Image courtesy of the Office of Ag Commissioner Andy Gipson
As the COVID-19 pandemic continues to cause a strain on certain aspects of the national food supply chain, Commissioner of Agriculture and Commerce Andy Gipson says that Mississippi’s food supply chain is in good shape.
“The country’s food supply chain continues to function in spite of the COVID-19 pandemic. However, labor issues in other states, coupled with shifting demands as restaurants and schools have closed, have strained the supply chain,” said Commissioner Gipson.
He continued, “In Mississippi, our food supply is abundant, plentiful and safe; thanks to our hardworking farmers. It is imperative that we take steps that will provide new market opportunities for our farmers, while simultaneously providing consumers with avenues to purchase direct from farmers. These steps are all part of keeping our food supply diverse and secure.”
During a press conference Thursday, Commissioner Gipson announced a series of actions taken by the Department of Agriculture and Commerce to strengthen the state’s food supply chain.
- Commissioner Gipson signed an emergency rule increasing the number of owners an animal may have when utilizing custom slaughter. The 120-day emergency rule will expire; however, the Department will file a regular rule change to make this a permanent rule. “This action to remove the limit of four owners will provide additional options for both farmers and consumers,” said Commissioner Gipson.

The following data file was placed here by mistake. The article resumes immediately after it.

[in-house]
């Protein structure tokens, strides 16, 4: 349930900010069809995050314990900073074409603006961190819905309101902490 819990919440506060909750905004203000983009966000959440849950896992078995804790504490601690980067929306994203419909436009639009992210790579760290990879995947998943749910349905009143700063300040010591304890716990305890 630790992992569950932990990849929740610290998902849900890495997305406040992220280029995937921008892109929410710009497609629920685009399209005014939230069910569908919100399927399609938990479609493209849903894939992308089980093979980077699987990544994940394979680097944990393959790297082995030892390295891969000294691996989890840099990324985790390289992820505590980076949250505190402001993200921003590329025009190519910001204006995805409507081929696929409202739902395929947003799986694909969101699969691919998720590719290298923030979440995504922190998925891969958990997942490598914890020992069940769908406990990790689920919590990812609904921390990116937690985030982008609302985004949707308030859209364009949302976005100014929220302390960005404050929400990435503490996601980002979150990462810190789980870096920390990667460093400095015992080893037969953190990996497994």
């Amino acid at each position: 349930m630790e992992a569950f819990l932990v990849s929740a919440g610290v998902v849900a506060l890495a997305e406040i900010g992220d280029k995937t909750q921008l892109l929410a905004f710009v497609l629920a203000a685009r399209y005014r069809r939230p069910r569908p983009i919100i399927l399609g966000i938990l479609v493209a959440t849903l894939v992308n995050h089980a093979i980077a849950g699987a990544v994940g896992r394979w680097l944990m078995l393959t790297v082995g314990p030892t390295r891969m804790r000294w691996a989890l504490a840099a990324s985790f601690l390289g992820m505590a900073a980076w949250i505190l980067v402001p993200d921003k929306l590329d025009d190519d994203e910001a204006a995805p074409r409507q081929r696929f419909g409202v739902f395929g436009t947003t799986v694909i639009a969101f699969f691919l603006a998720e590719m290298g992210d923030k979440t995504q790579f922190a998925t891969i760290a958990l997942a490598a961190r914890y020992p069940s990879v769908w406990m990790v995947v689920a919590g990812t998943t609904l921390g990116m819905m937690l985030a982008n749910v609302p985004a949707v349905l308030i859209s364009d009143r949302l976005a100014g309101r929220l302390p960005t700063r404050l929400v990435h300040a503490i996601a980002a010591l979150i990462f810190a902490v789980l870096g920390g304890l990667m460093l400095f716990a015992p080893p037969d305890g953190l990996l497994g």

- To further expand farm-to-table efforts, Commissioner Gipson announced the launch of the Mississippi Farm Marketplace. The Mississippi Farm Marketplace is an online marketing portal that gives farmers a place to list commodities they have for sale, while providing consumers a location to easily source local products. The portal can be accessed at MSFarmMarketplace.com, where a variety of commodities can be listed including produce, meats, dairy products, honey, live animals for custom slaughter, eggs, aquaculture, seafood, and horticulture products. In addition, the portal contains a listing of on-farm jobs available.
- Commissioner Gipson discussed the need to expand meat processing capacity in the state as some producers are unable to get meat processed because many processing facilities are at capacity. He invited existing meat processors to submit applications to the Mississippi Land, Water, and Timber Resources Program to upgrade their facilities to federally inspected status, or expand their facilities for additional processing capacity.
Commissioner Gipson also warned against the dangers of panic-buying.
“That is a greater danger to our food access than COVID-19 itself. When people go in and buy just for themselves, they’re not leaving any for their neighbor, for the elderly or for those who may not be able to get out and shop as often,” he said.
The actions taken by the department come as some meat processing plants across the nation have had to temporarily shut down due to the spread of the virus. In late April, John Tyson, the CEO of Tyson Foods, wrote that “the food supply chain is breaking” following the company’s decision to temporarily close several of its plants. Tyson explained that “millions of pounds of meat will disappear from the supply chain” due to the decision; placing a strain of grocery stores.
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